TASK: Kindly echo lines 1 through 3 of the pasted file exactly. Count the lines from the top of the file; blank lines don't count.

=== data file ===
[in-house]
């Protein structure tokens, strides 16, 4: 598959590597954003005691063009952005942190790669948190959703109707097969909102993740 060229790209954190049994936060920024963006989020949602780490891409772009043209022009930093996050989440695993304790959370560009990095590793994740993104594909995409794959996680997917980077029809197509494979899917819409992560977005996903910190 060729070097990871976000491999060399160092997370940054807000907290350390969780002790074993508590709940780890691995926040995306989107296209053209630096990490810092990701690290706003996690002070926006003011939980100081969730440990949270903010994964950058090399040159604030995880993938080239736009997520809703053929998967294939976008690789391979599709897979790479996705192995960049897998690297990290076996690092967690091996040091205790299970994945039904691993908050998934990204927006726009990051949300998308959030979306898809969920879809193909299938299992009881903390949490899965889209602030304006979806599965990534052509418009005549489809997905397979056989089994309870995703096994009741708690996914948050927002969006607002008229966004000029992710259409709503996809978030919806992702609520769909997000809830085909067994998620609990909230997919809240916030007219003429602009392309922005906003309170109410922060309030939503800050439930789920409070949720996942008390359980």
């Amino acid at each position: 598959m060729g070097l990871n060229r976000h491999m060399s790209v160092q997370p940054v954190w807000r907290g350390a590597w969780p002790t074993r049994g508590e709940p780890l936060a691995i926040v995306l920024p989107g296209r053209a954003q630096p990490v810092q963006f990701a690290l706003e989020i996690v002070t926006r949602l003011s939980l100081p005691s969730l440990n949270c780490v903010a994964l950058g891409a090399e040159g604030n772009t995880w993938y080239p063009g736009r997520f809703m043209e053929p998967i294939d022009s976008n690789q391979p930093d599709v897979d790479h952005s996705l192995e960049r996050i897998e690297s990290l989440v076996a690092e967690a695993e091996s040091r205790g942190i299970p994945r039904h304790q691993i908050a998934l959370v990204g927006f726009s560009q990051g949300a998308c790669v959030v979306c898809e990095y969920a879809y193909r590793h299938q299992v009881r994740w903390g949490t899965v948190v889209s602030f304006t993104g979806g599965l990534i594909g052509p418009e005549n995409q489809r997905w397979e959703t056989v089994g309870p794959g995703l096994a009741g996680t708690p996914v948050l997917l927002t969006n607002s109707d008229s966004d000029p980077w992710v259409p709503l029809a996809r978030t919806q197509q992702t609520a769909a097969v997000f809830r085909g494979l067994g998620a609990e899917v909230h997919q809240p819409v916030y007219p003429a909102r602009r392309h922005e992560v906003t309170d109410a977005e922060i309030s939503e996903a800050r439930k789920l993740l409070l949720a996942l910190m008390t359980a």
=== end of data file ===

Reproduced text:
[in-house]
């Protein structure tokens, strides 16, 4: 598959590597954003005691063009952005942190790669948190959703109707097969909102993740 060229790209954190049994936060920024963006989020949602780490891409772009043209022009930093996050989440695993304790959370560009990095590793994740993104594909995409794959996680997917980077029809197509494979899917819409992560977005996903910190 060729070097990871976000491999060399160092997370940054807000907290350390969780002790074993508590709940780890691995926040995306989107296209053209630096990490810092990701690290706003996690002070926006003011939980100081969730440990949270903010994964950058090399040159604030995880993938080239736009997520809703053929998967294939976008690789391979599709897979790479996705192995960049897998690297990290076996690092967690091996040091205790299970994945039904691993908050998934990204927006726009990051949300998308959030979306898809969920879809193909299938299992009881903390949490899965889209602030304006979806599965990534052509418009005549489809997905397979056989089994309870995703096994009741708690996914948050927002969006607002008229966004000029992710259409709503996809978030919806992702609520769909997000809830085909067994998620609990909230997919809240916030007219003429602009392309922005906003309170109410922060309030939503800050439930789920409070949720996942008390359980």
């Amino acid at each position: 598959m060729g070097l990871n060229r976000h491999m060399s790209v160092q997370p940054v954190w807000r907290g350390a590597w969780p002790t074993r049994g508590e709940p780890l936060a691995i926040v995306l920024p989107g296209r053209a954003q630096p990490v810092q963006f990701a690290l706003e989020i996690v002070t926006r949602l003011s939980l100081p005691s969730l440990n949270c780490v903010a994964l950058g891409a090399e040159g604030n772009t995880w993938y080239p063009g736009r997520f809703m043209e053929p998967i294939d022009s976008n690789q391979p930093d599709v897979d790479h952005s996705l192995e960049r996050i897998e690297s990290l989440v076996a690092e967690a695993e091996s040091r205790g942190i299970p994945r039904h304790q691993i908050a998934l959370v990204g927006f726009s560009q990051g949300a998308c790669v959030v979306c898809e990095y969920a879809y193909r590793h299938q299992v009881r994740w903390g949490t899965v948190v889209s602030f304006t993104g979806g599965l990534i594909g052509p418009e005549n995409q489809r997905w397979e959703t056989v089994g309870p794959g995703l096994a009741g996680t708690p996914v948050l997917l927002t969006n607002s109707d008229s966004d000029p980077w992710v259409p709503l029809a996809r978030t919806q197509q992702t609520a769909a097969v997000f809830r085909g494979l067994g998620a609990e899917v909230h997919q809240p819409v916030y007219p003429a909102r602009r392309h922005e992560v906003t309170d109410a977005e922060i309030s939503e996903a800050r439930k789920l993740l409070l949720a996942l910190m008390t359980a």